Foucault, Normativity, and Freedom: A Reappraisal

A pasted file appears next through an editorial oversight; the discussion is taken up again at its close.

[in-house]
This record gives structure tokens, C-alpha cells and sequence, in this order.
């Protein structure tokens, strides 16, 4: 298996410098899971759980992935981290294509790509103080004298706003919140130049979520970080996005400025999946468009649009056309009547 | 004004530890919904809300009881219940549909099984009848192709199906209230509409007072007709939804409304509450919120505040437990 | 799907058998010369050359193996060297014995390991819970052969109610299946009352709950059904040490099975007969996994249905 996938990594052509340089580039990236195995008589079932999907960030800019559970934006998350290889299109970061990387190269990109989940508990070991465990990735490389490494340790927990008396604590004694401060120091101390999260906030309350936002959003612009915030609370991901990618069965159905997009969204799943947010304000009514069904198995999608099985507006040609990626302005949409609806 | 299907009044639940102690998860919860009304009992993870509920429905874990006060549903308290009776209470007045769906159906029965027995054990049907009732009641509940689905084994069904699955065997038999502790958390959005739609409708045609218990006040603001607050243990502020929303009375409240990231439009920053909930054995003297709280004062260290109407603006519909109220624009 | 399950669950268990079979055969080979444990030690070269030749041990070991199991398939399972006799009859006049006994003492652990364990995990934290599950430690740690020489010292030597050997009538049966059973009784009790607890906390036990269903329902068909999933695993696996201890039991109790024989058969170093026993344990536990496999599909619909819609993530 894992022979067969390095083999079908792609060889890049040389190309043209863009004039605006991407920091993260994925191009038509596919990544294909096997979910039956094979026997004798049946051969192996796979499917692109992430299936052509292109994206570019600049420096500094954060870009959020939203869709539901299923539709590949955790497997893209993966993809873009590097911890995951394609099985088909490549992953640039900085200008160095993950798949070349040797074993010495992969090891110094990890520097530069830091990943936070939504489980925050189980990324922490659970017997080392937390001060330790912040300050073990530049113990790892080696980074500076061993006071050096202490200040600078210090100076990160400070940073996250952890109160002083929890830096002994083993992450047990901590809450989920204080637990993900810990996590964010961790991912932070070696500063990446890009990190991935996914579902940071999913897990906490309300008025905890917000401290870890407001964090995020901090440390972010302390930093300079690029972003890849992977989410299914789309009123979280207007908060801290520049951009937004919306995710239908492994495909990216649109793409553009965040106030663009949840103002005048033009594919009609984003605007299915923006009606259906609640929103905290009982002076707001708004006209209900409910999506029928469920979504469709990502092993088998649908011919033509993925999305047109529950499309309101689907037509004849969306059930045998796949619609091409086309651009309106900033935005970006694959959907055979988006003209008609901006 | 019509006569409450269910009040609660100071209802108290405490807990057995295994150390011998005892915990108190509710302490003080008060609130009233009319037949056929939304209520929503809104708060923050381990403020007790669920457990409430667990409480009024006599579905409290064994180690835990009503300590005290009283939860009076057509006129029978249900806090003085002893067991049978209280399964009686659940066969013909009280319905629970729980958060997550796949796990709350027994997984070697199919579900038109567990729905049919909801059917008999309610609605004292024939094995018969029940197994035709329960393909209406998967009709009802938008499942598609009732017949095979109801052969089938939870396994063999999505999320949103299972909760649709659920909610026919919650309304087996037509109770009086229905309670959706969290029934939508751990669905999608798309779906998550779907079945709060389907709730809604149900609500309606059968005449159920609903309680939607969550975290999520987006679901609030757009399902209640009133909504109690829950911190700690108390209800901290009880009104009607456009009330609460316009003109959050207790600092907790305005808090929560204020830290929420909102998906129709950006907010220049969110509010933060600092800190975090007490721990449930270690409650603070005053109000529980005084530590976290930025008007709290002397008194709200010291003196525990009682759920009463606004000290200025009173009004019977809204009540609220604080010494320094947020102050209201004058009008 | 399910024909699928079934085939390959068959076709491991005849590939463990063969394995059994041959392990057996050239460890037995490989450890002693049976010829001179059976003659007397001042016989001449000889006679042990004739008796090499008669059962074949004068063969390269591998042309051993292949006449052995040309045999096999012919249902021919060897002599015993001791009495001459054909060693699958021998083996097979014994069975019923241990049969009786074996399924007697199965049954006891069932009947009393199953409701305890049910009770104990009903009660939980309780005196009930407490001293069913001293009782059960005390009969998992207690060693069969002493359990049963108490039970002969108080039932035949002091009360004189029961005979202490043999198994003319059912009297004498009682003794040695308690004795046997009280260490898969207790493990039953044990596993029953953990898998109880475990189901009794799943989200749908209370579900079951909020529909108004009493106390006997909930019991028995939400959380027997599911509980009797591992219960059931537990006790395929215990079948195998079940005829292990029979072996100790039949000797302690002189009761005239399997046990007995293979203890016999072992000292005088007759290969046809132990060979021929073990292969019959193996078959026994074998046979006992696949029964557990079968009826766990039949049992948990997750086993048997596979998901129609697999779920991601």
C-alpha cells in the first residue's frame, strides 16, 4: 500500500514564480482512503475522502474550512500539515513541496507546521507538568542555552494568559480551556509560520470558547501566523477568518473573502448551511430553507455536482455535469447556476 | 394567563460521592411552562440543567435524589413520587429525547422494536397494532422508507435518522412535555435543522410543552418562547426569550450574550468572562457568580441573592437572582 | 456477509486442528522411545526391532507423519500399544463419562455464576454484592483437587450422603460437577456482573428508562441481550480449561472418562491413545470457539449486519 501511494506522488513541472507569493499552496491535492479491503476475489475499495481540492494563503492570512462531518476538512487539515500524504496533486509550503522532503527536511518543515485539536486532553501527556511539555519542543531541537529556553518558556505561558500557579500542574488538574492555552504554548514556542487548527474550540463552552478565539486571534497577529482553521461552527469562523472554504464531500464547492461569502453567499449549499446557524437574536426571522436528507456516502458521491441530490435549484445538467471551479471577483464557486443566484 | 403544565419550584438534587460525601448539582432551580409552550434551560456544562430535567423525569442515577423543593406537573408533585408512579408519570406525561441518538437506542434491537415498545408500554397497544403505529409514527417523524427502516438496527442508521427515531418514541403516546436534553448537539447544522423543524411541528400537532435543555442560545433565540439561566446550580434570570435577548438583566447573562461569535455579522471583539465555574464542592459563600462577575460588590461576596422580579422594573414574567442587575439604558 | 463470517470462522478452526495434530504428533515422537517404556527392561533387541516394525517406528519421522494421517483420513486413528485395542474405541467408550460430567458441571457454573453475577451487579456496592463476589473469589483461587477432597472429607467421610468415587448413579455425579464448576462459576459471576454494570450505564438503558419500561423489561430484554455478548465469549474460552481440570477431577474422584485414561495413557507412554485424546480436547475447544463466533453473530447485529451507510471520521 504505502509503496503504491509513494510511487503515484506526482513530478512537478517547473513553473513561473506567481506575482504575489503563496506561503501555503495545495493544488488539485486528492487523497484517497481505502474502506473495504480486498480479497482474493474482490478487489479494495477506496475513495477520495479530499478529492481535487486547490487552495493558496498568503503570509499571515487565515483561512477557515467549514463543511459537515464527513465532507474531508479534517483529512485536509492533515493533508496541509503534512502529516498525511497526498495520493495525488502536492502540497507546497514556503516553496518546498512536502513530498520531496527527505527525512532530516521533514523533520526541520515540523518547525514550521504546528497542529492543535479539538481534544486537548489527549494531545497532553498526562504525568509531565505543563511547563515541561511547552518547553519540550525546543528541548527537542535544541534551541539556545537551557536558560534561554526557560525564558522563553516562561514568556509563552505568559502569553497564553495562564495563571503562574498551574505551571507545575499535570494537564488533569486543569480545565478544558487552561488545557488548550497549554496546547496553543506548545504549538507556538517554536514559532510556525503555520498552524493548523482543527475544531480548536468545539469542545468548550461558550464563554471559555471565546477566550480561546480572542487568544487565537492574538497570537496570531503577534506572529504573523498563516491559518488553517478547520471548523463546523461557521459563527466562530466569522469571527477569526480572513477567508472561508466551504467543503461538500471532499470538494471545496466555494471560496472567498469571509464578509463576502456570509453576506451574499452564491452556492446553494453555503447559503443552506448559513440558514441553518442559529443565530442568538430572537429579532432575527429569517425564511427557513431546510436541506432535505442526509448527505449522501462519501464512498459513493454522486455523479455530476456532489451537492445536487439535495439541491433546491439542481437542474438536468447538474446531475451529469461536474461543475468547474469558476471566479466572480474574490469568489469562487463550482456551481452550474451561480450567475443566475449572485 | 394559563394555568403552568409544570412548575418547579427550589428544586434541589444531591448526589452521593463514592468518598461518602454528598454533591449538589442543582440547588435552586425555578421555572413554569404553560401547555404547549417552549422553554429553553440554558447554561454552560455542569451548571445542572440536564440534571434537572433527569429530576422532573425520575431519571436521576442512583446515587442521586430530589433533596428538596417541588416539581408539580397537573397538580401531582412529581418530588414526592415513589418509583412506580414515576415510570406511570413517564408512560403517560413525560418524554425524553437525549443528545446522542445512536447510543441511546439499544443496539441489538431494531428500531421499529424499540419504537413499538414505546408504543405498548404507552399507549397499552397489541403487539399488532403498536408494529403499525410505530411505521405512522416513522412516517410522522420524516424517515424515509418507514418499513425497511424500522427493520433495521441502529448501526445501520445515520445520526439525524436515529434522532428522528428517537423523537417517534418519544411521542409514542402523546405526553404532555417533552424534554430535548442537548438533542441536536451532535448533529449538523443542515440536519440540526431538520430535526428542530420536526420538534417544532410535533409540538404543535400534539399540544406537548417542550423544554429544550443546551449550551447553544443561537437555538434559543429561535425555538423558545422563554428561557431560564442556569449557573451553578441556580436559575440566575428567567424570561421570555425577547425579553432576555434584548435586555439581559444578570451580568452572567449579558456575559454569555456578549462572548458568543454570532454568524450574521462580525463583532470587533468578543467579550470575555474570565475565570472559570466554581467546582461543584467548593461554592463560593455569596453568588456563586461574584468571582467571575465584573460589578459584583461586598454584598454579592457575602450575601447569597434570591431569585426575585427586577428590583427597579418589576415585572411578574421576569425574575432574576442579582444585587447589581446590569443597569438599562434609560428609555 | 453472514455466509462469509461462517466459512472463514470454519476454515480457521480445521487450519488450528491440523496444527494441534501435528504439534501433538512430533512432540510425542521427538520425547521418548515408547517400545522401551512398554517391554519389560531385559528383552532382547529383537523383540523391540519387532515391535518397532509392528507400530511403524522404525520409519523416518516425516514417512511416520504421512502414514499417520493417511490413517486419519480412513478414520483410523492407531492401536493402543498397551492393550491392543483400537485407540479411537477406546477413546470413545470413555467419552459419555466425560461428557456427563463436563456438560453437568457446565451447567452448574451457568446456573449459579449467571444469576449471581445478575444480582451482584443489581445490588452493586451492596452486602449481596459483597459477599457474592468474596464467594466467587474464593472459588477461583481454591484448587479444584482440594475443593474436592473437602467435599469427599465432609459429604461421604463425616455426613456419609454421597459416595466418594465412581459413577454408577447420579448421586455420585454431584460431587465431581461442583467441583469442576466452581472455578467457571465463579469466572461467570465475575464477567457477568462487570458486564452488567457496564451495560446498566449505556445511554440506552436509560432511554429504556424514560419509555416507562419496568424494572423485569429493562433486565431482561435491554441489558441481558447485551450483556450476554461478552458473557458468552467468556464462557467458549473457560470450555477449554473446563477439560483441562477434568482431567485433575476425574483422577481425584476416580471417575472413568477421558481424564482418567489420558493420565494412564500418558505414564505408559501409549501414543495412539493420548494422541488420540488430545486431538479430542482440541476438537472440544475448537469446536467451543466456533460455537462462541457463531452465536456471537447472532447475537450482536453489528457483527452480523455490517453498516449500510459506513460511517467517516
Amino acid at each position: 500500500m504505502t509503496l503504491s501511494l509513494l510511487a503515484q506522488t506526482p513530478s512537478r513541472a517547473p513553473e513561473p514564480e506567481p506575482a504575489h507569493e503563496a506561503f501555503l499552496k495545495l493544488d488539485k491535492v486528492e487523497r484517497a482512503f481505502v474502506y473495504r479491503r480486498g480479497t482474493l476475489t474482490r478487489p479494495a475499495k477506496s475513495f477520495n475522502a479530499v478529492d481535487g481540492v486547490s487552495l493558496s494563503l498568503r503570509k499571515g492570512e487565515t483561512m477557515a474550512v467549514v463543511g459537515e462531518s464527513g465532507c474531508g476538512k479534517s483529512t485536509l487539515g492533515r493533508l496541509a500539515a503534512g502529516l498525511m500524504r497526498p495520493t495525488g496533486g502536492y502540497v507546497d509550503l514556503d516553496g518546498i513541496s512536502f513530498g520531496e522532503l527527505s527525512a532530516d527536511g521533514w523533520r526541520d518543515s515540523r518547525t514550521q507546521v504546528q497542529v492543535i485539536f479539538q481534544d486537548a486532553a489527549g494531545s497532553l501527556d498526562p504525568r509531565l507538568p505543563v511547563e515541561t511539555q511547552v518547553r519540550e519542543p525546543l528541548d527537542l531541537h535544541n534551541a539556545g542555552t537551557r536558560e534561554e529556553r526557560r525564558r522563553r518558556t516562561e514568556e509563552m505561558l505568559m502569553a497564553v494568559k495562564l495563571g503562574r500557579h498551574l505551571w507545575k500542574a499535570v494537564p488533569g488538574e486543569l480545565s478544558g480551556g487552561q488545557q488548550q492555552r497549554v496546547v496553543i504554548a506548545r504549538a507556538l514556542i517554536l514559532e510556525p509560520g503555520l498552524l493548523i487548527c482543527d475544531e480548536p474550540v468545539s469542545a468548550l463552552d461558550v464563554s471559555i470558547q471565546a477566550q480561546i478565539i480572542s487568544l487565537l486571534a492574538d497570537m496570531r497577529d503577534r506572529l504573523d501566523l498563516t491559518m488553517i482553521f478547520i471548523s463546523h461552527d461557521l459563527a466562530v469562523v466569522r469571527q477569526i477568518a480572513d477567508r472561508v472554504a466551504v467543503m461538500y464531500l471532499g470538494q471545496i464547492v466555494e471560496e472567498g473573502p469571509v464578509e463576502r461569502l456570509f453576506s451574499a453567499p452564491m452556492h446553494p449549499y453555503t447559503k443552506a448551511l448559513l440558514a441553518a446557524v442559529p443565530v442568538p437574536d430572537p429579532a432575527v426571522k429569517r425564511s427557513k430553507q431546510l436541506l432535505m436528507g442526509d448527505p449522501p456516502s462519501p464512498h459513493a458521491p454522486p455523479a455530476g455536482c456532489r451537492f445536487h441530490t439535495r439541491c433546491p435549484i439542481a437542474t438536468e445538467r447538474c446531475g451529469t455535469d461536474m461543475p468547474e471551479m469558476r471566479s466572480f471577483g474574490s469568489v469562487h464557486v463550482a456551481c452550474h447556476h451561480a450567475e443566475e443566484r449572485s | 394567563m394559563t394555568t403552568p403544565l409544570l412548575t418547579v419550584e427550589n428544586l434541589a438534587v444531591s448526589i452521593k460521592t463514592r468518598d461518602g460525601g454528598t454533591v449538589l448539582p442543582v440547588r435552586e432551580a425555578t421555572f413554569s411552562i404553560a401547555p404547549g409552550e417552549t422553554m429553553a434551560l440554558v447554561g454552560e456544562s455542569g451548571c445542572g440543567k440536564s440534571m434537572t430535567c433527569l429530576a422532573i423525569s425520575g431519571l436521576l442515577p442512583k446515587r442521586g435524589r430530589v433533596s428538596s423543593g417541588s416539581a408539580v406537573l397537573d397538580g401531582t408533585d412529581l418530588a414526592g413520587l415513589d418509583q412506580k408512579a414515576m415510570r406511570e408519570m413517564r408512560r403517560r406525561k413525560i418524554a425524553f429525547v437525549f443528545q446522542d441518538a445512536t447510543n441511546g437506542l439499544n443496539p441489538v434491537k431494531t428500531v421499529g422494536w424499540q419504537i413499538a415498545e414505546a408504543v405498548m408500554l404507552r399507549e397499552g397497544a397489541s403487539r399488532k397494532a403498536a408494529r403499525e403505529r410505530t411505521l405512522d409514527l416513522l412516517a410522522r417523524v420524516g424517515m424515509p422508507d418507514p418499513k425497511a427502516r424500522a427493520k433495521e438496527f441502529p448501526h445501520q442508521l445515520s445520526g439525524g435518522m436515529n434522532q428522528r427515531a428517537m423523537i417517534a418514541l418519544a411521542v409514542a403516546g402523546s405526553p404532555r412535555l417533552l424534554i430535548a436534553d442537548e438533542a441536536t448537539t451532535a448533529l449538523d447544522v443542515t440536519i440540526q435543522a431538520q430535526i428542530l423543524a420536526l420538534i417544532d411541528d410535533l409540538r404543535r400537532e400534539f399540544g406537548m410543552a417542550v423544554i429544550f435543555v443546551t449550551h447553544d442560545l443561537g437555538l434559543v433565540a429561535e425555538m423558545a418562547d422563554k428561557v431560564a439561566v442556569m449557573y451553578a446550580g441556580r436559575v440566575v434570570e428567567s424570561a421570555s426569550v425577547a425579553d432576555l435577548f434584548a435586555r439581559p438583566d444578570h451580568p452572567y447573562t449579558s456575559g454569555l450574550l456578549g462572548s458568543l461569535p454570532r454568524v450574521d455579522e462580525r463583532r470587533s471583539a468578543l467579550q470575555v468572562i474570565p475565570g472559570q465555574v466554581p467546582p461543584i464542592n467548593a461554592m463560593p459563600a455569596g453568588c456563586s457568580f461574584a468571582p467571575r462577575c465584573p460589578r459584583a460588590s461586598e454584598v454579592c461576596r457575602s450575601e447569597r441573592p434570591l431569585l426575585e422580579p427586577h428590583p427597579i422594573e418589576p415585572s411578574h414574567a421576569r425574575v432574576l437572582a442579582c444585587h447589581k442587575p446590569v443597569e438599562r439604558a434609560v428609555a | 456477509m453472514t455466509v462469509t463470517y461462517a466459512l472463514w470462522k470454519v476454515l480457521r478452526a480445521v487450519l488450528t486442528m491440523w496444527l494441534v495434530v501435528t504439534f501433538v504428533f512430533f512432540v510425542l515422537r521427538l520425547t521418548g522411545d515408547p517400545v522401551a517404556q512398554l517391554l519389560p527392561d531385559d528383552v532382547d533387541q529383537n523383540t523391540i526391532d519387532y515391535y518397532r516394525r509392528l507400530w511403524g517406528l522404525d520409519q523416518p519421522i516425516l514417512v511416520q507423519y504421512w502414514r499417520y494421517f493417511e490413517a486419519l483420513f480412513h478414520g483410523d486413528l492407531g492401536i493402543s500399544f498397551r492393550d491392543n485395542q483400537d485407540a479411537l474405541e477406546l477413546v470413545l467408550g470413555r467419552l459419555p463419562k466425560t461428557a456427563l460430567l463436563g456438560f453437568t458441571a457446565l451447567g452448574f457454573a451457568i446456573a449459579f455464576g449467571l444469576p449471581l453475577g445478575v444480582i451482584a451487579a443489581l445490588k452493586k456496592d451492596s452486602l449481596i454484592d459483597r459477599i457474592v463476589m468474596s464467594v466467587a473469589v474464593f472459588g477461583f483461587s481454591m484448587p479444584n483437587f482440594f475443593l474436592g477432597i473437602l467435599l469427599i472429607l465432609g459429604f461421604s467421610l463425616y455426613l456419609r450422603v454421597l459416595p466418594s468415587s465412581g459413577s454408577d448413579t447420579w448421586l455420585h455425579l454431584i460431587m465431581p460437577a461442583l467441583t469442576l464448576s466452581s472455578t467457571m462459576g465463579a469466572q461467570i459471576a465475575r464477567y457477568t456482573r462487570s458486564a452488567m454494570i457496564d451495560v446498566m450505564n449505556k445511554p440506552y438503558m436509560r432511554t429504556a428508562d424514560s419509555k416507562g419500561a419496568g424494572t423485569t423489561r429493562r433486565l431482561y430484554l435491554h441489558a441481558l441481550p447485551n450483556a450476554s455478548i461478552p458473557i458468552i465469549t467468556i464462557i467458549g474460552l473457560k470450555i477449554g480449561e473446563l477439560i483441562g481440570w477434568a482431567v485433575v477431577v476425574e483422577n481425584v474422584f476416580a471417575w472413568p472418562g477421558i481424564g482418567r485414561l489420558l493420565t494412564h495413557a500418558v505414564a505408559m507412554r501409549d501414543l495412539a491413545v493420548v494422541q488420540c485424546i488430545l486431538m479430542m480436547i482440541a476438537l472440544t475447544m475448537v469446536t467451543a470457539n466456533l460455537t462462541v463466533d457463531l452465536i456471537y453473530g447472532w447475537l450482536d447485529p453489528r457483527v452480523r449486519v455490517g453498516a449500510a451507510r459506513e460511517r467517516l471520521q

AbstractThe aim of this article is to contribute to the recently revived debate over the normativity of Foucault’s genealogical method. More specifically, I shall respond to Fraser’s charge that Foucault’s rejection of humanism is unjustified because he cannot state why a totally panopticized, autonomous society would be objectionable. After dismissing a non-normative defence strategy of Foucault’s work, I shall proceed as follows: firstly, I shall clarify Fou-cault’s model of critique as a practice of problematization geared to free his addressees from their captivation to the system of truths sustaining the power mechanisms of modern biopolitics. Secondly, I shall argue that Fraser’s society should be resisted because it would reproduce this regime of captivity, thereby obstructing the exercise of freedom as self-transformation. Thirdly, I shall contend that Foucault’s normative orientation to a post-humanist conception of freedom as self-transformation finds a contextual, explanatory account in his attempt to revitalize the emancipatory project of Enlightenment modernity through a transformative problematization of our normative commitments. Moreover, I shall show that the standard of validity of this effort is represented by Foucault’s exemplary embodiment of the critical ethos of the Enlightenment in both his style of existence and theoretical activity. Finally, the article terminates by illustrating three shortcomings of Foucault’s normative approach.
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